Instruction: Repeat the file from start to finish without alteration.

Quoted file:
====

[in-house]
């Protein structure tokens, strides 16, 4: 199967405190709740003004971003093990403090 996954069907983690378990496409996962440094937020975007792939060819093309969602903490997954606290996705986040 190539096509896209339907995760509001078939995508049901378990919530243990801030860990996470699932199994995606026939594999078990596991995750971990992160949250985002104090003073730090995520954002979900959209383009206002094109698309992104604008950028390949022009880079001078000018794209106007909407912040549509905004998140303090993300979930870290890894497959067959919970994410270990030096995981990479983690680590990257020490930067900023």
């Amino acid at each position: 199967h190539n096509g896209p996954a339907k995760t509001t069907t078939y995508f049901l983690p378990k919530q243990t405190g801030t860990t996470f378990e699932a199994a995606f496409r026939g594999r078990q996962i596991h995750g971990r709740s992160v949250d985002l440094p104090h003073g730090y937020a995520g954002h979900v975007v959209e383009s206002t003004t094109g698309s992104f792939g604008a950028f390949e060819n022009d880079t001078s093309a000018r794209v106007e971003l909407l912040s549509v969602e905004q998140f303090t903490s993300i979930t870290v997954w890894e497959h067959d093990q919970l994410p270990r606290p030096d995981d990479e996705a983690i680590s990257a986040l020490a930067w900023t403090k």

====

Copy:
[in-house]
């Protein structure tokens, strides 16, 4: 199967405190709740003004971003093990403090 996954069907983690378990496409996962440094937020975007792939060819093309969602903490997954606290996705986040 190539096509896209339907995760509001078939995508049901378990919530243990801030860990996470699932199994995606026939594999078990596991995750971990992160949250985002104090003073730090995520954002979900959209383009206002094109698309992104604008950028390949022009880079001078000018794209106007909407912040549509905004998140303090993300979930870290890894497959067959919970994410270990030096995981990479983690680590990257020490930067900023």
């Amino acid at each position: 199967h190539n096509g896209p996954a339907k995760t509001t069907t078939y995508f049901l983690p378990k919530q243990t405190g801030t860990t996470f378990e699932a199994a995606f496409r026939g594999r078990q996962i596991h995750g971990r709740s992160v949250d985002l440094p104090h003073g730090y937020a995520g954002h979900v975007v959209e383009s206002t003004t094109g698309s992104f792939g604008a950028f390949e060819n022009d880079t001078s093309a000018r794209v106007e971003l909407l912040s549509v969602e905004q998140f303090t903490s993300i979930t870290v997954w890894e497959h067959d093990q919970l994410p270990r606290p030096d995981d990479e996705a983690i680590s990257a986040l020490a930067w900023t403090k």